Children and teens who read over the summer return to school better prepared to succeed. Literacy skills are life skills that help youth expand their vocabulary, imaginations, capacity for empathy and ability to overcome challenges. Yet many teens face competing priorities when school is out of session: summer jobs, new relationships and screen time can all seem more appealing than a good book. So we turned to the experts (Barnes & Noble and a Chicago librarian) for help sourcing the most popular young adult reads of Summer 2018.
Share these great reads with the teens (8th grade and up) in your life:
- American Panda (by Gloria Chao) Chao’s hilarious debut novel explores the culture clash between immigrant parents and their American kids.
- American Street (by Ibi Zoboi) Author Ibi Zoboi draws on her own experience as a young Haitian immigrant, infusing this lyrical exploration of America with magical realism and Vodou culture.
- Between the Lines (by Nikki Grimes) In this companion novel to Grimes’ award-winning Bronx Masquerade, the students in Mr. Ward’s journalism class navigate family issues, relationship drama and decisions about the future. Written in verse, it follows Darrien as he pursues his dream of becoming a New York Times reporter.
- Children of Blood and Bone (by Tomi Adeyemi) Inspired by West African mythology, debut novelist Adeyemi creates an intricate fantasy world where a tyrant king has killed off the Maji, including Zelie’s mother. Now Zelie must enlist the help of a defiant princess to regain power over Orisha, her beloved homeland.
- Invictus (by Ryan Graudin) Farway Gaius McCarthy is the son of a time traveler from the year 2354 and a gladiator living in ancient Rome. All he's ever wanted was to explore history for himself, but after failing his entrance exam into the government program, Far will have to settle for a position captaining a time-traveling crew to steal valuables from the past.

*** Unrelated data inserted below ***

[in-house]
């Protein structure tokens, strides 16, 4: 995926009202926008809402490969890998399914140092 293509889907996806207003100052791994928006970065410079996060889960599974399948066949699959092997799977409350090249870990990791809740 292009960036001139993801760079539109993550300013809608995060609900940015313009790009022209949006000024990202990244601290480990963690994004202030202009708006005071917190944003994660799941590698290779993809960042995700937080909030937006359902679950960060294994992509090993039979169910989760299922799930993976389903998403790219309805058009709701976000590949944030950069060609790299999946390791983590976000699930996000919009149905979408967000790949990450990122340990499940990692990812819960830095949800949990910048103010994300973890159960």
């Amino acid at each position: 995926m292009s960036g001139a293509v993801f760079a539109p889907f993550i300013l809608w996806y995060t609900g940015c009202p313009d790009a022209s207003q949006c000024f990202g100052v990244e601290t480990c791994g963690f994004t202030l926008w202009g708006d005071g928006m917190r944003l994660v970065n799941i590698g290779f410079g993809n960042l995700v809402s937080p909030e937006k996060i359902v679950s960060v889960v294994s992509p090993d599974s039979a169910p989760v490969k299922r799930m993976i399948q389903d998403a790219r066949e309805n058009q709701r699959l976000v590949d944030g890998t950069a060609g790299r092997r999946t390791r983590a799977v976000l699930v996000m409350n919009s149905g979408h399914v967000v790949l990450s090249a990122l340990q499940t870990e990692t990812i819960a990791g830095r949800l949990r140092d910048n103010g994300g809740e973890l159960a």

- Mariam Sharba Hits the Road (by Sheba Karim) This wry, remarkable road-trip story is about questioning where you come from—and choosing the family that chooses you back.
- The Darkest Minds (by Alexandra Bracken) When Ruby woke up on her tenth birthday, something about her had changed. Something that got her sent to Thurmond, a brutal government "rehabilitation camp." When the truth about Ruby's abilities comes out, Ruby barely escapes Thurmond with her life and begins her life on the run.
- The Hate U Give (by Angie Thomas) Sixteen-year-old Starr Carter navigates between the poverty-stricken neighborhood she has grown up in and the upper-crust suburban prep school she attends.
- The Hazel Wood (by Melissa Albert) Seventeen-year-old Alice and her mother have spent most of Alice’s life on the road, always a step ahead of the uncanny bad luck biting at their heels. But when Alice’s grandmother dies alone on her estate – the Hazel Wood – Alice learns how bad her luck can really get.
- Turtles All the Way Down (by John Green) Sixteen-year-old Aza never intended to pursue the mystery of fugitive billionaire Russell Pickett, but there’s a 100-thousand-dollar reward at stake and her fearless best friend, Daisy, is eager to investigate.
Need suggestions for readers in grades 6-8? Check out this list from the Association for Library Service to Children.
BONUS TIP: Compile these books on an online “wish list” to share with potential donors.